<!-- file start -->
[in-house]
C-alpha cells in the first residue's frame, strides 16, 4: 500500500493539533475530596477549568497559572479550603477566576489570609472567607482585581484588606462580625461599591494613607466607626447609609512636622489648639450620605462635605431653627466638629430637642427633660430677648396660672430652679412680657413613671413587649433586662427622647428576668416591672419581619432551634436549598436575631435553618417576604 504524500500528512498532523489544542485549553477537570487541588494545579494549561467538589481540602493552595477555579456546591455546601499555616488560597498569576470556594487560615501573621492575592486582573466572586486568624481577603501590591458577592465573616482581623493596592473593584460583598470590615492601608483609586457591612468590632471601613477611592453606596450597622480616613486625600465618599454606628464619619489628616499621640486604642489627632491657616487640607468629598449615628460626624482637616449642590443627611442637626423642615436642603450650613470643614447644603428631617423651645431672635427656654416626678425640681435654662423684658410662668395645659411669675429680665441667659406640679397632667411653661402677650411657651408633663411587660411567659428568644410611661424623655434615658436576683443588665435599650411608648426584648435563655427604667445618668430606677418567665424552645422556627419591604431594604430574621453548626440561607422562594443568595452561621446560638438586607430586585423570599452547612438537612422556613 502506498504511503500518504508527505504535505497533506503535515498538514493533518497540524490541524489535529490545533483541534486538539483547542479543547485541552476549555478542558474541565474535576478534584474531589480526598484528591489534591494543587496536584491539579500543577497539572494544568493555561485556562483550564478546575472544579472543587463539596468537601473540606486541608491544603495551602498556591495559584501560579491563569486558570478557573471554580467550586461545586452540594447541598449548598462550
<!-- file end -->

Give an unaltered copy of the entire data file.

[in-house]
C-alpha cells in the first residue's frame, strides 16, 4: 500500500493539533475530596477549568497559572479550603477566576489570609472567607482585581484588606462580625461599591494613607466607626447609609512636622489648639450620605462635605431653627466638629430637642427633660430677648396660672430652679412680657413613671413587649433586662427622647428576668416591672419581619432551634436549598436575631435553618417576604 504524500500528512498532523489544542485549553477537570487541588494545579494549561467538589481540602493552595477555579456546591455546601499555616488560597498569576470556594487560615501573621492575592486582573466572586486568624481577603501590591458577592465573616482581623493596592473593584460583598470590615492601608483609586457591612468590632471601613477611592453606596450597622480616613486625600465618599454606628464619619489628616499621640486604642489627632491657616487640607468629598449615628460626624482637616449642590443627611442637626423642615436642603450650613470643614447644603428631617423651645431672635427656654416626678425640681435654662423684658410662668395645659411669675429680665441667659406640679397632667411653661402677650411657651408633663411587660411567659428568644410611661424623655434615658436576683443588665435599650411608648426584648435563655427604667445618668430606677418567665424552645422556627419591604431594604430574621453548626440561607422562594443568595452561621446560638438586607430586585423570599452547612438537612422556613 502506498504511503500518504508527505504535505497533506503535515498538514493533518497540524490541524489535529490545533483541534486538539483547542479543547485541552476549555478542558474541565474535576478534584474531589480526598484528591489534591494543587496536584491539579500543577497539572494544568493555561485556562483550564478546575472544579472543587463539596468537601473540606486541608491544603495551602498556591495559584501560579491563569486558570478557573471554580467550586461545586452540594447541598449548598462550